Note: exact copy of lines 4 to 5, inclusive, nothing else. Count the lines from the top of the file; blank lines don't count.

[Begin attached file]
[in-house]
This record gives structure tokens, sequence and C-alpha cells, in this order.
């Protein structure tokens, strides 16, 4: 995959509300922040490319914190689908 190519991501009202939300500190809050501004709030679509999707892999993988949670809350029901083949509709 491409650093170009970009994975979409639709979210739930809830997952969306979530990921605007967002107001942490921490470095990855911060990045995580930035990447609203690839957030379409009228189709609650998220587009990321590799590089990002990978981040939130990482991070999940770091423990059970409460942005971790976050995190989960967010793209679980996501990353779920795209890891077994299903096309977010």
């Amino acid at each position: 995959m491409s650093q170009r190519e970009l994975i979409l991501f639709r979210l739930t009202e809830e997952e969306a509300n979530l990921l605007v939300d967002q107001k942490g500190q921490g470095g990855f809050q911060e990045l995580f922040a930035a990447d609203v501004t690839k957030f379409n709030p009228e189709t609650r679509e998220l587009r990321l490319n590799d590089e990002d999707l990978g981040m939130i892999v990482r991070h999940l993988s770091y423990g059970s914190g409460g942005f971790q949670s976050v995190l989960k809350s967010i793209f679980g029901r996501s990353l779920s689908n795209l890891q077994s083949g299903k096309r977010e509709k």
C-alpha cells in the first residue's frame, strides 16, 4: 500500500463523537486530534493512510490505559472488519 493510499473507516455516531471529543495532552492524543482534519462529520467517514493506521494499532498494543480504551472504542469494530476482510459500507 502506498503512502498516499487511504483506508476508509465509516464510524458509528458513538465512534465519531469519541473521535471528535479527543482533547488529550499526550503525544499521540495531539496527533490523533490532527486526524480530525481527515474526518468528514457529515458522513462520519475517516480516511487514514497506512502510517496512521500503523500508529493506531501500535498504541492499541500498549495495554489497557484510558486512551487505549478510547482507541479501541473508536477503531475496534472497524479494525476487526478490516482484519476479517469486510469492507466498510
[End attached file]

């Amino acid at each position: 995959m491409s650093q170009r190519e970009l994975i979409l991501f639709r979210l739930t009202e809830e997952e969306a509300n979530l990921l605007v939300d967002q107001k942490g500190q921490g470095g990855f809050q911060e990045l995580f922040a930035a990447d609203v501004t690839k957030f379409n709030p009228e189709t609650r679509e998220l587009r990321l490319n590799d590089e990002d999707l990978g981040m939130i892999v990482r991070h999940l993988s770091y423990g059970s914190g409460g942005f971790q949670s976050v995190l989960k809350s967010i793209f679980g029901r996501s990353l779920s689908n795209l890891q077994s083949g299903k096309r977010e509709k």
C-alpha cells in the first residue's frame, strides 16, 4: 500500500463523537486530534493512510490505559472488519 493510499473507516455516531471529543495532552492524543482534519462529520467517514493506521494499532498494543480504551472504542469494530476482510459500507 502506498503512502498516499487511504483506508476508509465509516464510524458509528458513538465512534465519531469519541473521535471528535479527543482533547488529550499526550503525544499521540495531539496527533490523533490532527486526524480530525481527515474526518468528514457529515458522513462520519475517516480516511487514514497506512502510517496512521500503523500508529493506531501500535498504541492499541500498549495495554489497557484510558486512551487505549478510547482507541479501541473508536477503531475496534472497524479494525476487526478490516482484519476479517469486510469492507466498510